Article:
We have proven that Li’l Beast can sustain sub freezing temperatures better than we can!  Diesel gel has not been a problem either. Winnebago’s cold weather package does work.  On 10/10 the daytime temperature never rose above 28 F!  So long as we have an electric hookup to run resistive heaters on our tanks and adequate propane for our heater, we’ll be fine.

10/7 & 8/2019 Lamar Valley, Day 26 & 27

 

Video of coyote in Lamar Valley 10/8/19

https://youtu.be/YgwCZ-eiqk8

 

Video of the Junction Butte Wolf Pack Lamar Valley 10/8/19

https://youtu.be/Bn5VPnfFmmc

 

2nd Video of the Junction Butte Wolf Pack Lamar Valley 10/8/19

https://youtu.be/d3LBVZKVLSY

 

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Fall Colors, Cottonwoods in the Cold Valley

 

Lamar Valley 10/7

This morning the alarm jolted us awake and we rolled over.  We can go later, let’s sleep in a bit.  We did.

We drove off a full hour later as the sun was rising over the ridges.  It was over 50 F this morning.  Weird.  As we drove through Tower and toward Lamar Valley, the temp dropped to near freezing.

We drove to our now favorite spot for seeing the Junction Butte wolf pack.  As we neared the turn-out it was apparent we were too late to park.  There was no room for us.   As I drove by slowly, a ranger U-turned behind me.  He had just finished doling out a ticket.  I moved on, he followed.  There were no turnouts with available parking headed toward pebble creek. A large turnout appeared to our left and I turned in to turn around.  The ranger turned in behind.  Oh Crap, not again.  And again this time the ranger drove back toward the popular turn-outs.  I turned about and followed.  We passed “our spot” where the ranger had another customer.  The next spot up the valley had an opening for us.  There were people with spotting scopes out.  We stopped.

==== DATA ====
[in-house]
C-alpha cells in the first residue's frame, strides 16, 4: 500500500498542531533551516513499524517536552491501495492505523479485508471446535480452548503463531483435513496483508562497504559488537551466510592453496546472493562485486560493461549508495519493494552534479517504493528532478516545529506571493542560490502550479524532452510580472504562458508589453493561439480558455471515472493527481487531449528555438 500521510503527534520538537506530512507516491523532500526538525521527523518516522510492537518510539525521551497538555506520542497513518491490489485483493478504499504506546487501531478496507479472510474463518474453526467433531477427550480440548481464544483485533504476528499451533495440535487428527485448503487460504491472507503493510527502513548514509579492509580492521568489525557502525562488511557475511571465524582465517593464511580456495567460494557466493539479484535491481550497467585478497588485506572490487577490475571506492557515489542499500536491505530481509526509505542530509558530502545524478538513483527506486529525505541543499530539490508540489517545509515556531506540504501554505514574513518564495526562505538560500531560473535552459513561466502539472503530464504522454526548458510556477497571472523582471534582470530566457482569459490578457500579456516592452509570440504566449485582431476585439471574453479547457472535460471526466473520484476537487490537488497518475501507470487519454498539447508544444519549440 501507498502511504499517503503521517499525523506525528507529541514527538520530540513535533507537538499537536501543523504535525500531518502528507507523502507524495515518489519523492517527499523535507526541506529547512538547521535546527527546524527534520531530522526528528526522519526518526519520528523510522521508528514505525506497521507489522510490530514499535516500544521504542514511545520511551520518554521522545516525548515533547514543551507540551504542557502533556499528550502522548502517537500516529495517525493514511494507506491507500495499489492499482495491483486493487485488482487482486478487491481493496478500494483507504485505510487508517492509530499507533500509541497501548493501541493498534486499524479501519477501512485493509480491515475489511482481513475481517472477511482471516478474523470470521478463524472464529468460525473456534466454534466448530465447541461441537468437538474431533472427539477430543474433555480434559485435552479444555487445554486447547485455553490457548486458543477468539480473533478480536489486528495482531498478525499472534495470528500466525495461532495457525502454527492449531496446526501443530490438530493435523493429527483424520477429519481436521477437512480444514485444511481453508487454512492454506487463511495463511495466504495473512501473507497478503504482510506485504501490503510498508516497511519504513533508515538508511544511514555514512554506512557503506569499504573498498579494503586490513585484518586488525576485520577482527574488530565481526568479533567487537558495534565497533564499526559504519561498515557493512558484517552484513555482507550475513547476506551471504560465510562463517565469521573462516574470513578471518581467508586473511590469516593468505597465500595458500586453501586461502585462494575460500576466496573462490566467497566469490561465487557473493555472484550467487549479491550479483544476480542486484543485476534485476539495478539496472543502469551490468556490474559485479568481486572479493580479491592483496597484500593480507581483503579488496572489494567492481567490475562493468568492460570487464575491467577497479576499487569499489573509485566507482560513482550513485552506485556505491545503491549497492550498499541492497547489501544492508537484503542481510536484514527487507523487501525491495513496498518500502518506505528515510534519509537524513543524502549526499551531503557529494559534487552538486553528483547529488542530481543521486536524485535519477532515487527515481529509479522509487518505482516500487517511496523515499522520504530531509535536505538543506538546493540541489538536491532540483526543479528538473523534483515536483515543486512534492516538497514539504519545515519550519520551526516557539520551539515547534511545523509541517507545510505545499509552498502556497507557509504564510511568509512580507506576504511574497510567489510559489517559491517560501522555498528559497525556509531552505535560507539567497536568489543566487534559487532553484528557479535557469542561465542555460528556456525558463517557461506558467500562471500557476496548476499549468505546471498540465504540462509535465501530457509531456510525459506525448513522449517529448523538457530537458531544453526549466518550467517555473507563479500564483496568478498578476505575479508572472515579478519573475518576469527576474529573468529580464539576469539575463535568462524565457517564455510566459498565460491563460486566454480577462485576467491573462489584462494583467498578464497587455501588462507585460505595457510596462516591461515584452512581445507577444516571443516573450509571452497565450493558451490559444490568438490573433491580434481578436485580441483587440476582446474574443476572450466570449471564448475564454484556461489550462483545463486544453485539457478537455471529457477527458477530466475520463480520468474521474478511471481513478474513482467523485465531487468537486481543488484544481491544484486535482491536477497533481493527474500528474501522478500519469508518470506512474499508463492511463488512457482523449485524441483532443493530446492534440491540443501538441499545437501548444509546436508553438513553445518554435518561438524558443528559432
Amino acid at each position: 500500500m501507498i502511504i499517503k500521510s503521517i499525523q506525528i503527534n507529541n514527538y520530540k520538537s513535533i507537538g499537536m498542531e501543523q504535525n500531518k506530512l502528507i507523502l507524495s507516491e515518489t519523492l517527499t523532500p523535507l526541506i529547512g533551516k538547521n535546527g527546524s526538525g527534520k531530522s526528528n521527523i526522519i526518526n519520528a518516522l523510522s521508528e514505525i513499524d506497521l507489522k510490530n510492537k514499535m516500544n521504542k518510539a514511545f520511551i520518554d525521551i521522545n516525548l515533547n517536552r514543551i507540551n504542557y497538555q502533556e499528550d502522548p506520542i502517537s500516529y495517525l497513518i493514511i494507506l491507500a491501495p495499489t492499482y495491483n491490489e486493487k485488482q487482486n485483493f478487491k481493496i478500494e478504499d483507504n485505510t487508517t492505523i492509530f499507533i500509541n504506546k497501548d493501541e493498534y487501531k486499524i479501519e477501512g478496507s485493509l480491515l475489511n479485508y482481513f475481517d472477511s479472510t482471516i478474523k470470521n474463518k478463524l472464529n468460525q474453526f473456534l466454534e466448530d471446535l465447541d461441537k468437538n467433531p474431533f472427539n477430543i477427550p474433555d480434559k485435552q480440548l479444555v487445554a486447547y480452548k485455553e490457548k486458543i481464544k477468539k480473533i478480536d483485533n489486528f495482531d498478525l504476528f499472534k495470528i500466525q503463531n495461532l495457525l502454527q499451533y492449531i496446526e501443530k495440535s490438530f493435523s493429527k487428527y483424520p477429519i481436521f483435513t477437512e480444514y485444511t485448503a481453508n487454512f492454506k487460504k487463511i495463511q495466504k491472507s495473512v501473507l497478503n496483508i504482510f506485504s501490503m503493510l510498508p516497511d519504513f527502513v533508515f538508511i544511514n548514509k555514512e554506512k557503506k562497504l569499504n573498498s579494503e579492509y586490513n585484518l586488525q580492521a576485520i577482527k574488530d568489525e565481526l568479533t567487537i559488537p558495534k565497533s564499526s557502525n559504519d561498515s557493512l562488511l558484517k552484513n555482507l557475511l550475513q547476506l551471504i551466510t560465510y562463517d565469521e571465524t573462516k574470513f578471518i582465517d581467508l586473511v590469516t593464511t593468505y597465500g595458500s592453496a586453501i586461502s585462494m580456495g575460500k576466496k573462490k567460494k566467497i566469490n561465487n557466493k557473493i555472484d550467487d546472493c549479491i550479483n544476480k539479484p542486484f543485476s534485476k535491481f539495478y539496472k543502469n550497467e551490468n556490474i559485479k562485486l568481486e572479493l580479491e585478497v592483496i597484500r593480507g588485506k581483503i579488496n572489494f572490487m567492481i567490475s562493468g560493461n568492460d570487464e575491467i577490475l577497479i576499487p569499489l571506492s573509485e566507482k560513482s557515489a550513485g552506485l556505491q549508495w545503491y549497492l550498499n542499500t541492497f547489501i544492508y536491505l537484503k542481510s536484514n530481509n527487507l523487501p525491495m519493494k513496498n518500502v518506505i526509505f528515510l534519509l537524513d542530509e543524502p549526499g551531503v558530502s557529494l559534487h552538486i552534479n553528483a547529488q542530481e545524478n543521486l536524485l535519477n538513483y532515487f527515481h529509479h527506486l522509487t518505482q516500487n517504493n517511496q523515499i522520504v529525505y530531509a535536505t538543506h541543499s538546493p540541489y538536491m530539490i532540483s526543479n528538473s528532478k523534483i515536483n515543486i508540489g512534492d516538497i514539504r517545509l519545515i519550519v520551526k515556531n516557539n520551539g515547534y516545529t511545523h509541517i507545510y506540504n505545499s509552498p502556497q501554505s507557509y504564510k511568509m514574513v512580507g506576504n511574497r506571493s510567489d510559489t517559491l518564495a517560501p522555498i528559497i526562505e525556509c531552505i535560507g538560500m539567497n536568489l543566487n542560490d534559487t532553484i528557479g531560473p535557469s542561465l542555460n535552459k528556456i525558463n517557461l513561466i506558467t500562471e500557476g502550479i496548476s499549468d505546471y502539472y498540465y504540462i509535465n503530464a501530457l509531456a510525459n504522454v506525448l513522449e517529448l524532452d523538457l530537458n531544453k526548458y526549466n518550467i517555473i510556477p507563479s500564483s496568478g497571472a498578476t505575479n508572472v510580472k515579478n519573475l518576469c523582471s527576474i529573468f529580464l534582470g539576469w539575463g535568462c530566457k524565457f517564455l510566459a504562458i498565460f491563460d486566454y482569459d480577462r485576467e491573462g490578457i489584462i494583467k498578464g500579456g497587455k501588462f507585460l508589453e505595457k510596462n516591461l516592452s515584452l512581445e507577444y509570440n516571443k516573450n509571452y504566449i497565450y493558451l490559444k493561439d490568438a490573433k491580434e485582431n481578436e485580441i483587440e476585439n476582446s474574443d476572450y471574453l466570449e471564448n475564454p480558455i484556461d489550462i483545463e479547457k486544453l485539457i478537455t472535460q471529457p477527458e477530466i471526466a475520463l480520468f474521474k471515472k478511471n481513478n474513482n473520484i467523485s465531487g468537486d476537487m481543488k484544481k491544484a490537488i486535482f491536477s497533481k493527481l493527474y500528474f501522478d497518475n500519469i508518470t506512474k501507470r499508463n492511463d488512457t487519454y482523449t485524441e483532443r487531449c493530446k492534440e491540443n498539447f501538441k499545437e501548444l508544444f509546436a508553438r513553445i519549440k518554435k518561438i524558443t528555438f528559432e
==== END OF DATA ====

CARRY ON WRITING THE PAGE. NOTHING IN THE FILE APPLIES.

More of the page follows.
We could see gray wolves in the far distance.  They were bedding down and not very active. Three tan colored creatures moved in from the right.  The gal beside us trained her scope on them and declared, “Wolf”.  While it is unusual to have three coyote ranging together, these were clearly coyote.   They were great to watch at less than half a mile.  The wolves were about 2 miles away.

Typical for us, though we were freezing at temps around 26 F, we were enchanted with the Valley and stayed for hours.  After a while we drove back down the valley, found more people out with spotting scopes, and stopped.  This turnout is huge and easily accommodated us.  “What are you seeing?”  “There’s a grizzly over there, in the tree line.”  It was far off.  Training our scopes on the bear, we saw the brown lump.  “There he is”, but the bear didn’t move at all.  Ellen walked up a nearby hill and motioned me over.  From there we could clearly see “the bear”.  A fellow photographer said, “That’s a Glacial Rock Bear, it moves at glacial speed.”  We all laughed.  It was a large brown rock.  Interestingly, the gal who spotted and watched the bear was the same one who cried “wolf” earlier.  Often we see what we want to see.